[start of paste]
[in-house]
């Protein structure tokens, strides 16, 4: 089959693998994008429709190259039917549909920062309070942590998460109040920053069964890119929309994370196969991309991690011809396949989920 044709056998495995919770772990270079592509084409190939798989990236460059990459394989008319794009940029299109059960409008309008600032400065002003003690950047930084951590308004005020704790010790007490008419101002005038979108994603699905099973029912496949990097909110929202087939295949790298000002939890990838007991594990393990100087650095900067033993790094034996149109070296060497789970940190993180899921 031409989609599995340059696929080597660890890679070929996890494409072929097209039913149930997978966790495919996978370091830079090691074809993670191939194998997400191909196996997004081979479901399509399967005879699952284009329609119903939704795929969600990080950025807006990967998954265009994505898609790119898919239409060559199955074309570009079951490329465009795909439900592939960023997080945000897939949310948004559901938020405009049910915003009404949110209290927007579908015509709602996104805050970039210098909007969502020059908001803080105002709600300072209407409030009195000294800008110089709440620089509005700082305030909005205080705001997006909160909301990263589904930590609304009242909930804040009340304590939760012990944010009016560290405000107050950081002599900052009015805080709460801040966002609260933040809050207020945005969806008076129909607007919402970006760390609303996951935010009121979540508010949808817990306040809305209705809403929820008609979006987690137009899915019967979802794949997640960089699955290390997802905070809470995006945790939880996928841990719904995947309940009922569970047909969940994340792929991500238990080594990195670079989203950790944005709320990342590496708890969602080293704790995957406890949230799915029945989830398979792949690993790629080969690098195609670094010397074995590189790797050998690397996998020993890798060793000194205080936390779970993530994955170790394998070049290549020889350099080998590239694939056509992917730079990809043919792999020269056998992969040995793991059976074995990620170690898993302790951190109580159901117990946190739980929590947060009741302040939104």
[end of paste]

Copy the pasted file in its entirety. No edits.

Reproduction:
[in-house]
């Protein structure tokens, strides 16, 4: 089959693998994008429709190259039917549909920062309070942590998460109040920053069964890119929309994370196969991309991690011809396949989920 044709056998495995919770772990270079592509084409190939798989990236460059990459394989008319794009940029299109059960409008309008600032400065002003003690950047930084951590308004005020704790010790007490008419101002005038979108994603699905099973029912496949990097909110929202087939295949790298000002939890990838007991594990393990100087650095900067033993790094034996149109070296060497789970940190993180899921 031409989609599995340059696929080597660890890679070929996890494409072929097209039913149930997978966790495919996978370091830079090691074809993670191939194998997400191909196996997004081979479901399509399967005879699952284009329609119903939704795929969600990080950025807006990967998954265009994505898609790119898919239409060559199955074309570009079951490329465009795909439900592939960023997080945000897939949310948004559901938020405009049910915003009404949110209290927007579908015509709602996104805050970039210098909007969502020059908001803080105002709600300072209407409030009195000294800008110089709440620089509005700082305030909005205080705001997006909160909301990263589904930590609304009242909930804040009340304590939760012990944010009016560290405000107050950081002599900052009015805080709460801040966002609260933040809050207020945005969806008076129909607007919402970006760390609303996951935010009121979540508010949808817990306040809305209705809403929820008609979006987690137009899915019967979802794949997640960089699955290390997802905070809470995006945790939880996928841990719904995947309940009922569970047909969940994340792929991500238990080594990195670079989203950790944005709320990342590496708890969602080293704790995957406890949230799915029945989830398979792949690993790629080969690098195609670094010397074995590189790797050998690397996998020993890798060793000194205080936390779970993530994955170790394998070049290549020889350099080998590239694939056509992917730079990809043919792999020269056998992969040995793991059976074995990620170690898993302790951190109580159901117990946190739980929590947060009741302040939104």